It would be an understatement to say that LUMA Energy had a challenging week in Puerto Rico, as the company had to handle two emergency situations, less than two weeks after it became the new operator of Puerto Rico’s electric power transmission and distribution system, effective June 1.
The first was a cyberattack reported on June 10, known as a targeted Distributed Denial of Service (DDoS) attack on the Mi LUMA customer portal and mobile application. A DDoS attack is an attempt to make an online service unavailable by overwhelming it with traffic from multiple sources. The DDoS attack was identified and had been issuing 2 million hits per second on the LUMA site. As a result, many customers had difficulty accessing information related to their account.
The attack has been reported to pertinent authorities and LUMA awaits the results of an ongoing investigation.
However, the cyberattacks have apparently continued. EL VOCERO, the sister publication of THE WEEKLY JOURNAL, has reported that another attack was reported over the weekend. This attack was similar to the one last week, in which users could not access their accounts and were continually booted off the webpage. Government officials said the FBI has been notified and are continuing to investigate.
Mere hours after the cyberattack, a major transformer fire at a substation that serves the San Juan metro area left an estimated 800,000 customers initially without power, according to officials. Authorities said the unexplained explosion occurred at 6:11 pm on June 10 at the Monacillos substation.
No injuries were reported and fire, police and other emergency personnel were immediately sent to the scene. Officials said repairs could take an estimated two weeks.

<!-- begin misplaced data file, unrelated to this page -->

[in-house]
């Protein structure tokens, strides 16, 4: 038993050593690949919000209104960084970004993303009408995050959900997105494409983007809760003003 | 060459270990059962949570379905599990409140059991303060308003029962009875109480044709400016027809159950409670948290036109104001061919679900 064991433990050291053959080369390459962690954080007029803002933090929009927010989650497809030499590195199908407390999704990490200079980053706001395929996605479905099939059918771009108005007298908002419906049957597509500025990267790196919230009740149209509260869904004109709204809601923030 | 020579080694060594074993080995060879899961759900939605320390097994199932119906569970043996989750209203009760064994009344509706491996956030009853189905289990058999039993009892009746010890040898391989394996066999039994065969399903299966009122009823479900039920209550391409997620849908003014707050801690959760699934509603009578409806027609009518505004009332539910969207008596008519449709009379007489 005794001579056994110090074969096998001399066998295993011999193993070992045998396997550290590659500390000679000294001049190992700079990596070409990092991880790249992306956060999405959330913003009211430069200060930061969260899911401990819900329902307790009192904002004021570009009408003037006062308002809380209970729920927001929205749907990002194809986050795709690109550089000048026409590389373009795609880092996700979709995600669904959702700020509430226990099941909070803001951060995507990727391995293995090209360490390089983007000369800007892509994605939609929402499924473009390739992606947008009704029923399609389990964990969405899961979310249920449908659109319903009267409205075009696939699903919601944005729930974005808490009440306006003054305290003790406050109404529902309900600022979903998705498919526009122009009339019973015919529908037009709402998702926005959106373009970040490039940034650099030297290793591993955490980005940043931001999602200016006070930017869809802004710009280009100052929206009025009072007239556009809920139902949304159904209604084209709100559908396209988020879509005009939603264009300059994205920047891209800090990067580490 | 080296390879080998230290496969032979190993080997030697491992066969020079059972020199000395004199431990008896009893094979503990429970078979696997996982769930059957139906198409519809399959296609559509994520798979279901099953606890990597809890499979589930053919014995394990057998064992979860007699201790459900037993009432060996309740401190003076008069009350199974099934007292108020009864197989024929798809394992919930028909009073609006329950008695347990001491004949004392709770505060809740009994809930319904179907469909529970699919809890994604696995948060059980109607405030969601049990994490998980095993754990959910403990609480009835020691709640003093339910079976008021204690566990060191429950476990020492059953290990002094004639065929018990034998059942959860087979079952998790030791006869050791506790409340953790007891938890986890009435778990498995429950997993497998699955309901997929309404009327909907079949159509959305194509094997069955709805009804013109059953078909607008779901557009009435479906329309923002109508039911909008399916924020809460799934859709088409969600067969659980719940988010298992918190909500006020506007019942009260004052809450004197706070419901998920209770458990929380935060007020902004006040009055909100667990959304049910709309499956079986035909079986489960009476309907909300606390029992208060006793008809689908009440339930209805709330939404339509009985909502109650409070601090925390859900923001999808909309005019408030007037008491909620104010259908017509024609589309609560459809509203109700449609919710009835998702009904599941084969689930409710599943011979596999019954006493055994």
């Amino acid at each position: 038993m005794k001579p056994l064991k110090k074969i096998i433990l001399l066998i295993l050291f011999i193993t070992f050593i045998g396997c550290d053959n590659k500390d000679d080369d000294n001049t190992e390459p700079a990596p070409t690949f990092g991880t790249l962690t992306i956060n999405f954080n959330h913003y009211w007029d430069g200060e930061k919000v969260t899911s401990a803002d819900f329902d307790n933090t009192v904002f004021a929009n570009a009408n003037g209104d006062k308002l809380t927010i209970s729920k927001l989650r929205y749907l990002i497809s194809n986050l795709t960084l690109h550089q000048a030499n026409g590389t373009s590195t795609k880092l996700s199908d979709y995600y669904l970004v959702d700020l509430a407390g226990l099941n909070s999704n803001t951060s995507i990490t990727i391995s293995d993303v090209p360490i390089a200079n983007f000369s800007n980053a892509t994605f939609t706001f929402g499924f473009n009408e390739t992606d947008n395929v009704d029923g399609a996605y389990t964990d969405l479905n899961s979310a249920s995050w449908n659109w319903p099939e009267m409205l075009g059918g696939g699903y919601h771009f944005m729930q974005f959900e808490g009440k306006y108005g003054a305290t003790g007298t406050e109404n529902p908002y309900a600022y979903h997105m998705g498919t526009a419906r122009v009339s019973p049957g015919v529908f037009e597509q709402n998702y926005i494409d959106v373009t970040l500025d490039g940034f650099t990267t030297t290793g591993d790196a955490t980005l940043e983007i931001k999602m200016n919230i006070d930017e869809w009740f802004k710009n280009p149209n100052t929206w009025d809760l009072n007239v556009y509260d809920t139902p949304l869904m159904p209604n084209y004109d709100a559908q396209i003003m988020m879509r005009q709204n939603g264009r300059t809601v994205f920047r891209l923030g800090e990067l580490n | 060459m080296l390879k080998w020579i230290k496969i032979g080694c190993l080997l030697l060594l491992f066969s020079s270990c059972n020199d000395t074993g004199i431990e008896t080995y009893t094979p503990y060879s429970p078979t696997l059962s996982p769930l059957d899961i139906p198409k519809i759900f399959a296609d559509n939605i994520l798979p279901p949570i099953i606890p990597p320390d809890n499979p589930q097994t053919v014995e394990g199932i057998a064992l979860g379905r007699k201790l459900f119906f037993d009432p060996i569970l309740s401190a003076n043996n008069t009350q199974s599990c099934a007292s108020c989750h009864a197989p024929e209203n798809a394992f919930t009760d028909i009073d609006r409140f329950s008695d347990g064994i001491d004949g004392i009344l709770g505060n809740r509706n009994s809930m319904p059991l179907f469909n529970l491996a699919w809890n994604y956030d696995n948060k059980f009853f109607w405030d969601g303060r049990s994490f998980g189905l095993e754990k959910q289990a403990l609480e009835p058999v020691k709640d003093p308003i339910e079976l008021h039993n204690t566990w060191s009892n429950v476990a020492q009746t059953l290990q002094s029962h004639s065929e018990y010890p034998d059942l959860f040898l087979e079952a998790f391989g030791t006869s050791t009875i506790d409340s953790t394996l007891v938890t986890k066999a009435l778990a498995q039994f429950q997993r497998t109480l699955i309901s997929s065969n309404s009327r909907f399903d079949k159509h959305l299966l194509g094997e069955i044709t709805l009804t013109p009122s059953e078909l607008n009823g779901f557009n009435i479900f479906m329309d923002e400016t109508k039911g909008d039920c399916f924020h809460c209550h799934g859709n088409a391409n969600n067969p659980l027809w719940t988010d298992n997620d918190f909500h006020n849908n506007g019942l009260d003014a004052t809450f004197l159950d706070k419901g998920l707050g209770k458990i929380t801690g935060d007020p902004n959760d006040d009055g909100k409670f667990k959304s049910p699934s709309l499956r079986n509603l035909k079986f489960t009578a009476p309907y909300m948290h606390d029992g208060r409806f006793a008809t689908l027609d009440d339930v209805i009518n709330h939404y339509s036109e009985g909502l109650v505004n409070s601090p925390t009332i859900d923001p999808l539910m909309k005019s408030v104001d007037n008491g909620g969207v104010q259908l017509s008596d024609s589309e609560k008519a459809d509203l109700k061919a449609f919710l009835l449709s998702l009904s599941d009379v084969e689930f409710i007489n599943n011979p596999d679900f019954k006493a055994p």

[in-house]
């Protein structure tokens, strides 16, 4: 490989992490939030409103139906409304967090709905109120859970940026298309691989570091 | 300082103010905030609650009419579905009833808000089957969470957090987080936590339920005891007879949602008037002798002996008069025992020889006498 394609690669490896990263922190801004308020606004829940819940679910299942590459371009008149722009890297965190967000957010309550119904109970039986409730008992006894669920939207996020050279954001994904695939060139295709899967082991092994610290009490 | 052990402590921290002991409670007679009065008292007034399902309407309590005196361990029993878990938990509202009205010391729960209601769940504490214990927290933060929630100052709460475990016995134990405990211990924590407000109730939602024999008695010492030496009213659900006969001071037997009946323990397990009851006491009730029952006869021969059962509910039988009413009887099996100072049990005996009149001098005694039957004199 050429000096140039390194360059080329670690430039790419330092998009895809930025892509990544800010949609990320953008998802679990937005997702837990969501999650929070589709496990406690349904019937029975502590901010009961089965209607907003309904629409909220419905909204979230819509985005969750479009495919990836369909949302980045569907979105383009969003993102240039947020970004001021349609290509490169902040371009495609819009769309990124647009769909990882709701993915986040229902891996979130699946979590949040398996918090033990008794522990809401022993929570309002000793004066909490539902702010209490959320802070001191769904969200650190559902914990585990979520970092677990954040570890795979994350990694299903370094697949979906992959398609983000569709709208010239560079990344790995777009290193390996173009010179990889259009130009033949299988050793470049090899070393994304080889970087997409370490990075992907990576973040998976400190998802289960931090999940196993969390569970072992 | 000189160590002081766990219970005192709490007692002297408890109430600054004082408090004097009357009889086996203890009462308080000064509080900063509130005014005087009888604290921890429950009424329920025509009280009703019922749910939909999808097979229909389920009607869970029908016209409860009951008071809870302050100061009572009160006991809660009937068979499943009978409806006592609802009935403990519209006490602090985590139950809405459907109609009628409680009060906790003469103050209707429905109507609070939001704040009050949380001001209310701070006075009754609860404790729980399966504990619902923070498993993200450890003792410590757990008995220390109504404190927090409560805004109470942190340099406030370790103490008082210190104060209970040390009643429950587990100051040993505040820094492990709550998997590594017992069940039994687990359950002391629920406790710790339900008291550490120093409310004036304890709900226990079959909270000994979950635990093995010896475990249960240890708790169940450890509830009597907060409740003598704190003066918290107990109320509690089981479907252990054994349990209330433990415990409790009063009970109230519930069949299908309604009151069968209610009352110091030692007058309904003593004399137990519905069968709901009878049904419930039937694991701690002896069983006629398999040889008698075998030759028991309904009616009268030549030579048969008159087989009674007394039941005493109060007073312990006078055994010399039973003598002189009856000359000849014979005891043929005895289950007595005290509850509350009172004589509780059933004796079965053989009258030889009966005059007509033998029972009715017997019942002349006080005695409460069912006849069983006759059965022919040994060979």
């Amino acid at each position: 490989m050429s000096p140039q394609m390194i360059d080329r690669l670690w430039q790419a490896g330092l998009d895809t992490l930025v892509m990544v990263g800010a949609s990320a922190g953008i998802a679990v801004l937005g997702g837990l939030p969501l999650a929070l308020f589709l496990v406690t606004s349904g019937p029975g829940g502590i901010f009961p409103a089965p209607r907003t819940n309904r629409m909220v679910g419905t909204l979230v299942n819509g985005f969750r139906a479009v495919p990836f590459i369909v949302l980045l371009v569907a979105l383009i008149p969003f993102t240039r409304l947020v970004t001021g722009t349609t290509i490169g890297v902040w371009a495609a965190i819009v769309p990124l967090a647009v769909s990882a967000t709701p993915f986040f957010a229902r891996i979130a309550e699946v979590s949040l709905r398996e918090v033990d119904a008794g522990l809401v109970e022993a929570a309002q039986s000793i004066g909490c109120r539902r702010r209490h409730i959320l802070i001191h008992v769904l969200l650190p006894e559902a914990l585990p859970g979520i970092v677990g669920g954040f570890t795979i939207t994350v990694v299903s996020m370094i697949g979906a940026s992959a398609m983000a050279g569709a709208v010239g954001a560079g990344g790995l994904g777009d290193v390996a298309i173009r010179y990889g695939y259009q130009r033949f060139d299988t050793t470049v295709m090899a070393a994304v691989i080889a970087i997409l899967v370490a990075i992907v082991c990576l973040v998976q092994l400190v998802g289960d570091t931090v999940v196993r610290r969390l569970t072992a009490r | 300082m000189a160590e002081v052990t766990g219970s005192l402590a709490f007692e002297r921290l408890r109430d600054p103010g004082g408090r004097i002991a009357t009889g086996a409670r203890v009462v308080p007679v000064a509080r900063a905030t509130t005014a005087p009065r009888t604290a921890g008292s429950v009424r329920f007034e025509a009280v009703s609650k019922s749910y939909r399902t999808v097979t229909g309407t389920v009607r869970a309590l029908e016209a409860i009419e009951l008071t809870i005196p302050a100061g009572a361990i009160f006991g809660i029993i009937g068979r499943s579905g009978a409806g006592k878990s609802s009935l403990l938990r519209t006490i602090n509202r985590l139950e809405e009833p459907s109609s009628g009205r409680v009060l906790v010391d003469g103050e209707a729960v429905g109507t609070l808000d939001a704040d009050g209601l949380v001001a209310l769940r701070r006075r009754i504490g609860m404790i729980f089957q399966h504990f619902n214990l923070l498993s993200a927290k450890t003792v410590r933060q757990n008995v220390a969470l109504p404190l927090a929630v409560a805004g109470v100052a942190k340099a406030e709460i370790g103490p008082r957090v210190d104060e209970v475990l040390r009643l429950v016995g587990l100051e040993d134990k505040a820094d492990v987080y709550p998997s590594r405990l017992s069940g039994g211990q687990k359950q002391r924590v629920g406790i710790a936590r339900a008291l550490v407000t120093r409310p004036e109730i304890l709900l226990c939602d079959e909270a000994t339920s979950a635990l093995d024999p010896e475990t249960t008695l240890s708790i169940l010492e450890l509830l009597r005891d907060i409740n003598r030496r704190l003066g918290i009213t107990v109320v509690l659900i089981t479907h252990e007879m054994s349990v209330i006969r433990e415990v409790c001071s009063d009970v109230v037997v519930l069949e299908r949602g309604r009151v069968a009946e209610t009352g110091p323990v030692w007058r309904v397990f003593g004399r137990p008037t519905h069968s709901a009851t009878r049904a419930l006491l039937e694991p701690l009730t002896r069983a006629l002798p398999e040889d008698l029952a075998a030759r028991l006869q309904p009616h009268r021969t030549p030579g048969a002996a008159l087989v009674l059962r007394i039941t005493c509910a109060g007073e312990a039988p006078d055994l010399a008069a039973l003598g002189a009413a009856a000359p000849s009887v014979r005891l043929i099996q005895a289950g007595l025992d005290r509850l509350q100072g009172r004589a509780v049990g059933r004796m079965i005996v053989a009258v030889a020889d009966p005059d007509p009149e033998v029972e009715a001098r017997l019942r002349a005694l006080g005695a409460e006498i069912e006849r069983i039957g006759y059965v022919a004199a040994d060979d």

The FBI is also investigating this incident and Gov. Pedro Pierluisi said if it is determined that the explosion was found to be caused by sabotage, then those responsible would be held to account.
As of 8 p.m. on Friday evening (June 11), LUMA had restored service to customers directly affected by the fire that took place at the Monacillos substation.
“We have not located the source of the fault; It’s clear that the electrical system here in Puerto Rico is very fragile,” said Wayne Stensby, president and CEO of LUMA.
“We were able to safely stabilize the system and make temporary repairs to restore service as quickly as possible. My gratitude goes out to all the LUMA employees and cooperating authorities for their hard work to safely manage the incident and restore power to our customers under challenging circumstances,” he added.
LUMA crews are continuing to work at the Monacillos substation to make repairs to the affected infrastructure.
The company also announced on Monday that the Union Insular de Trabajadores Industriales y Construcciones Eléctricas (UITICE) requested formal recognition as the exclusive collective bargaining representative for a bargaining unit of LUMA employees.
LUMA said that UITICE has reached majority status, confirmed by an impartial arbitrator, and recognizes UITICE as the bargaining representative for a bargaining unit of LUMA employees. “LUMA looks forward to commencing negotiations towards a collective bargaining agreement and establishing a relationship with the Union, governed by the National Labor Relations Act,” the company said in a statement.
“LUMA believes in instituting modern labor relations with its workforce that align with Company objectives of providing healthy and safe working conditions, exceptional customer service, a transformation of Puerto Rico’s electric power delivery system, industry standard compensation, equal opportunity, and promotion of a diverse workforce. LUMA anticipates that any future collective bargaining agreement will be consistent with Company objectives and enable LUMA to run its business for the benefit of the people, businesses, and government of Puerto Rico and LUMA employees,” LUMA added.
“LUMA’s parent companies have thousands of unionized employees and have constructive relationships with labor unions. LUMA looks forward to the opportunity to do the same in Puerto Rico,” the company said.